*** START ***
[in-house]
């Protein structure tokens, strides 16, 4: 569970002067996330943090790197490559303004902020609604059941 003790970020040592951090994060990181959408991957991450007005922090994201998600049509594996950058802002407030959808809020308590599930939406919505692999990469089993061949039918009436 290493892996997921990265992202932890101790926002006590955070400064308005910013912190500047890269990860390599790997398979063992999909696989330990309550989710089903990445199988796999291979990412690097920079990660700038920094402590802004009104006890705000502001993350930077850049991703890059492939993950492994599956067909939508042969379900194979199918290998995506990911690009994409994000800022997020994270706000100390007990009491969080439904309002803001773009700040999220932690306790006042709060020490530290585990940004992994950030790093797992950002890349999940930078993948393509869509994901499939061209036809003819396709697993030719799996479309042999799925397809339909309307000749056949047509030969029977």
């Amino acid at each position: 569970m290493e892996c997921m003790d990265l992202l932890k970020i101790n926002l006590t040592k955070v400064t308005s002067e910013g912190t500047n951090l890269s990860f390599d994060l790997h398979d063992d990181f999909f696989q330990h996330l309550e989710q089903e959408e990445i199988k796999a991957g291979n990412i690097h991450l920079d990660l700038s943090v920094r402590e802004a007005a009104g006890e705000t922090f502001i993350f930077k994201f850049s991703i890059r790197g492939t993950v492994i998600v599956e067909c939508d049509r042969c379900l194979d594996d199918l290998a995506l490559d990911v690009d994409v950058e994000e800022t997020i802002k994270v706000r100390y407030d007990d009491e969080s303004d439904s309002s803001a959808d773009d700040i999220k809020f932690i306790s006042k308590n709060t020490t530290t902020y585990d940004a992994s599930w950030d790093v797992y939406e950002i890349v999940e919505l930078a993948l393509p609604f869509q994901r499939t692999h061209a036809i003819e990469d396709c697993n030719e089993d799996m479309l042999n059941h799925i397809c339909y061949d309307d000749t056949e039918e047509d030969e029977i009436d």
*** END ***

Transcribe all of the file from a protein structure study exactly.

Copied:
[in-house]
């Protein structure tokens, strides 16, 4: 569970002067996330943090790197490559303004902020609604059941 003790970020040592951090994060990181959408991957991450007005922090994201998600049509594996950058802002407030959808809020308590599930939406919505692999990469089993061949039918009436 290493892996997921990265992202932890101790926002006590955070400064308005910013912190500047890269990860390599790997398979063992999909696989330990309550989710089903990445199988796999291979990412690097920079990660700038920094402590802004009104006890705000502001993350930077850049991703890059492939993950492994599956067909939508042969379900194979199918290998995506990911690009994409994000800022997020994270706000100390007990009491969080439904309002803001773009700040999220932690306790006042709060020490530290585990940004992994950030790093797992950002890349999940930078993948393509869509994901499939061209036809003819396709697993030719799996479309042999799925397809339909309307000749056949047509030969029977």
């Amino acid at each position: 569970m290493e892996c997921m003790d990265l992202l932890k970020i101790n926002l006590t040592k955070v400064t308005s002067e910013g912190t500047n951090l890269s990860f390599d994060l790997h398979d063992d990181f999909f696989q330990h996330l309550e989710q089903e959408e990445i199988k796999a991957g291979n990412i690097h991450l920079d990660l700038s943090v920094r402590e802004a007005a009104g006890e705000t922090f502001i993350f930077k994201f850049s991703i890059r790197g492939t993950v492994i998600v599956e067909c939508d049509r042969c379900l194979d594996d199918l290998a995506l490559d990911v690009d994409v950058e994000e800022t997020i802002k994270v706000r100390y407030d007990d009491e969080s303004d439904s309002s803001a959808d773009d700040i999220k809020f932690i306790s006042k308590n709060t020490t530290t902020y585990d940004a992994s599930w950030d790093v797992y939406e950002i890349v999940e919505l930078a993948l393509p609604f869509q994901r499939t692999h061209a036809i003819e990469d396709c697993n030719e089993d799996m479309l042999n059941h799925i397809c339909y061949d309307d000749t056949e039918e047509d030969e029977i009436d």